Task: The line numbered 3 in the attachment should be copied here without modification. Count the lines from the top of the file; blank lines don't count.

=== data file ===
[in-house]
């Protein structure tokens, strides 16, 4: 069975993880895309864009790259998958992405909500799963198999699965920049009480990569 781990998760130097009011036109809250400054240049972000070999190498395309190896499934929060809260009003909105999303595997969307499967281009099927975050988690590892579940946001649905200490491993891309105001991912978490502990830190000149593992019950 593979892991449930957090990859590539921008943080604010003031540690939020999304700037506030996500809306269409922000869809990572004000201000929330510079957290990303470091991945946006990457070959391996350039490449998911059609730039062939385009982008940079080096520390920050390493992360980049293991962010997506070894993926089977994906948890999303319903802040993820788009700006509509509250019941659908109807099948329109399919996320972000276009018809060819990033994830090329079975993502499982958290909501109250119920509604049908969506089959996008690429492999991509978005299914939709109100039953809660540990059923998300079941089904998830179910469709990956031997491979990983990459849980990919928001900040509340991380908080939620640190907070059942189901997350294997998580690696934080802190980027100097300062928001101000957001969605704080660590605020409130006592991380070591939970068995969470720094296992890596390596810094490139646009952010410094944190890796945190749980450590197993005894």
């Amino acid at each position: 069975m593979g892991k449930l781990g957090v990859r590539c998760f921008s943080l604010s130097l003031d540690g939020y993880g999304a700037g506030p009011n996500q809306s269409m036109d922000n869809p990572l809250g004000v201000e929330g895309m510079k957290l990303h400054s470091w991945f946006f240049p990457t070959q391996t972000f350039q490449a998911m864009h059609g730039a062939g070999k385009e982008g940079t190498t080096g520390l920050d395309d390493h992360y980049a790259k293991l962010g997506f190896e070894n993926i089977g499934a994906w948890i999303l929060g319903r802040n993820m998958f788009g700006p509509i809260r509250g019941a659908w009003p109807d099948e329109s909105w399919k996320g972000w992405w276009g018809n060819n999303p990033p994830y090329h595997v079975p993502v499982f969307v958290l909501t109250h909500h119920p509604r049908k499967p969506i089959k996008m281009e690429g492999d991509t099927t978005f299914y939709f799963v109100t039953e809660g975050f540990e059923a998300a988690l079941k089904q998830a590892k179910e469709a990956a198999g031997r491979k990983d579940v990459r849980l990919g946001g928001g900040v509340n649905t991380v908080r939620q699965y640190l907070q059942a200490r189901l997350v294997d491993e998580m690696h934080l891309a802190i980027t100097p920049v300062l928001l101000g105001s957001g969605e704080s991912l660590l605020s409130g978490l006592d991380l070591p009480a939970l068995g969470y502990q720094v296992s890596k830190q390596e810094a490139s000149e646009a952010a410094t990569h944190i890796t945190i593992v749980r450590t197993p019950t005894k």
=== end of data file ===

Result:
């Amino acid at each position: 069975m593979g892991k449930l781990g957090v990859r590539c998760f921008s943080l604010s130097l003031d540690g939020y993880g999304a700037g506030p009011n996500q809306s269409m036109d922000n869809p990572l809250g004000v201000e929330g895309m510079k957290l990303h400054s470091w991945f946006f240049p990457t070959q391996t972000f350039q490449a998911m864009h059609g730039a062939g070999k385009e982008g940079t190498t080096g520390l920050d395309d390493h992360y980049a790259k293991l962010g997506f190896e070894n993926i089977g499934a994906w948890i999303l929060g319903r802040n993820m998958f788009g700006p509509i809260r509250g019941a659908w009003p109807d099948e329109s909105w399919k996320g972000w992405w276009g018809n060819n999303p990033p994830y090329h595997v079975p993502v499982f969307v958290l909501t109250h909500h119920p509604r049908k499967p969506i089959k996008m281009e690429g492999d991509t099927t978005f299914y939709f799963v109100t039953e809660g975050f540990e059923a998300a988690l079941k089904q998830a590892k179910e469709a990956a198999g031997r491979k990983d579940v990459r849980l990919g946001g928001g900040v509340n649905t991380v908080r939620q699965y640190l907070q059942a200490r189901l997350v294997d491993e998580m690696h934080l891309a802190i980027t100097p920049v300062l928001l101000g105001s957001g969605e704080s991912l660590l605020s409130g978490l006592d991380l070591p009480a939970l068995g969470y502990q720094v296992s890596k830190q390596e810094a490139s000149e646009a952010a410094t990569h944190i890796t945190i593992v749980r450590t197993p019950t005894k």